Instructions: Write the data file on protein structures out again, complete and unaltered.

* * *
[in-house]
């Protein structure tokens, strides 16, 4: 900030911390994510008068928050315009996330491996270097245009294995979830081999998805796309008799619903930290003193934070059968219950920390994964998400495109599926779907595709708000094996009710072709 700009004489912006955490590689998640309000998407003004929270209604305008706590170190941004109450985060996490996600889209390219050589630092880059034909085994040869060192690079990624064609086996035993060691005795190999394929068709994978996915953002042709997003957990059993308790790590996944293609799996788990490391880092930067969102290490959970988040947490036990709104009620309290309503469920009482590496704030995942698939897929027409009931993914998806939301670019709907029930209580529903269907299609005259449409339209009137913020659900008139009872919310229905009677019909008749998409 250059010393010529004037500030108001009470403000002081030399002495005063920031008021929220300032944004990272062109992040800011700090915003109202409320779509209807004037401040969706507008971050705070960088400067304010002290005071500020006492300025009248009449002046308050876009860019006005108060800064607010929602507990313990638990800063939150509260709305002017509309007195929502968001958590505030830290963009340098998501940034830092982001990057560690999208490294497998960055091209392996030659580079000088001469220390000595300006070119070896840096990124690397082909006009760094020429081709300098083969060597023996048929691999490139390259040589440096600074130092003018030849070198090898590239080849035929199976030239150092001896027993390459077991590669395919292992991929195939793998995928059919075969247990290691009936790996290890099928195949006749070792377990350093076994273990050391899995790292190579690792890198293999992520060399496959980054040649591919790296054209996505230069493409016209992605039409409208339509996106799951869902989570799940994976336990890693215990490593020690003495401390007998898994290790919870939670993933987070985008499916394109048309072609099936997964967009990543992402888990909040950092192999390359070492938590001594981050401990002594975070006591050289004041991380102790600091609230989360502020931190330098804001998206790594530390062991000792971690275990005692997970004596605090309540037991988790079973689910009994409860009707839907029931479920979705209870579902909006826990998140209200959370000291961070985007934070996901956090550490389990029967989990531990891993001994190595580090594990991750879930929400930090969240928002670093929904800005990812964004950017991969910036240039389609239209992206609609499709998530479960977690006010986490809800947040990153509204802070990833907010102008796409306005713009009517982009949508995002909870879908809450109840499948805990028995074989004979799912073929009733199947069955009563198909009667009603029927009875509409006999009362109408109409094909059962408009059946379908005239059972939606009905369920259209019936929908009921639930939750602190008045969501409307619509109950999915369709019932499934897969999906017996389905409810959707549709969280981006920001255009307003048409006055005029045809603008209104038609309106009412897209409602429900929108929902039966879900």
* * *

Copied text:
[in-house]
């Protein structure tokens, strides 16, 4: 900030911390994510008068928050315009996330491996270097245009294995979830081999998805796309008799619903930290003193934070059968219950920390994964998400495109599926779907595709708000094996009710072709 700009004489912006955490590689998640309000998407003004929270209604305008706590170190941004109450985060996490996600889209390219050589630092880059034909085994040869060192690079990624064609086996035993060691005795190999394929068709994978996915953002042709997003957990059993308790790590996944293609799996788990490391880092930067969102290490959970988040947490036990709104009620309290309503469920009482590496704030995942698939897929027409009931993914998806939301670019709907029930209580529903269907299609005259449409339209009137913020659900008139009872919310229905009677019909008749998409 250059010393010529004037500030108001009470403000002081030399002495005063920031008021929220300032944004990272062109992040800011700090915003109202409320779509209807004037401040969706507008971050705070960088400067304010002290005071500020006492300025009248009449002046308050876009860019006005108060800064607010929602507990313990638990800063939150509260709305002017509309007195929502968001958590505030830290963009340098998501940034830092982001990057560690999208490294497998960055091209392996030659580079000088001469220390000595300006070119070896840096990124690397082909006009760094020429081709300098083969060597023996048929691999490139390259040589440096600074130092003018030849070198090898590239080849035929199976030239150092001896027993390459077991590669395919292992991929195939793998995928059919075969247990290691009936790996290890099928195949006749070792377990350093076994273990050391899995790292190579690792890198293999992520060399496959980054040649591919790296054209996505230069493409016209992605039409409208339509996106799951869902989570799940994976336990890693215990490593020690003495401390007998898994290790919870939670993933987070985008499916394109048309072609099936997964967009990543992402888990909040950092192999390359070492938590001594981050401990002594975070006591050289004041991380102790600091609230989360502020931190330098804001998206790594530390062991000792971690275990005692997970004596605090309540037991988790079973689910009994409860009707839907029931479920979705209870579902909006826990998140209200959370000291961070985007934070996901956090550490389990029967989990531990891993001994190595580090594990991750879930929400930090969240928002670093929904800005990812964004950017991969910036240039389609239209992206609609499709998530479960977690006010986490809800947040990153509204802070990833907010102008796409306005713009009517982009949508995002909870879908809450109840499948805990028995074989004979799912073929009733199947069955009563198909009667009603029927009875509409006999009362109408109409094909059962408009059946379908005239059972939606009905369920259209019936929908009921639930939750602190008045969501409307619509109950999915369709019932499934897969999906017996389905409810959707549709969280981006920001255009307003048409006055005029045809603008209104038609309106009412897209409602429900929108929902039966879900």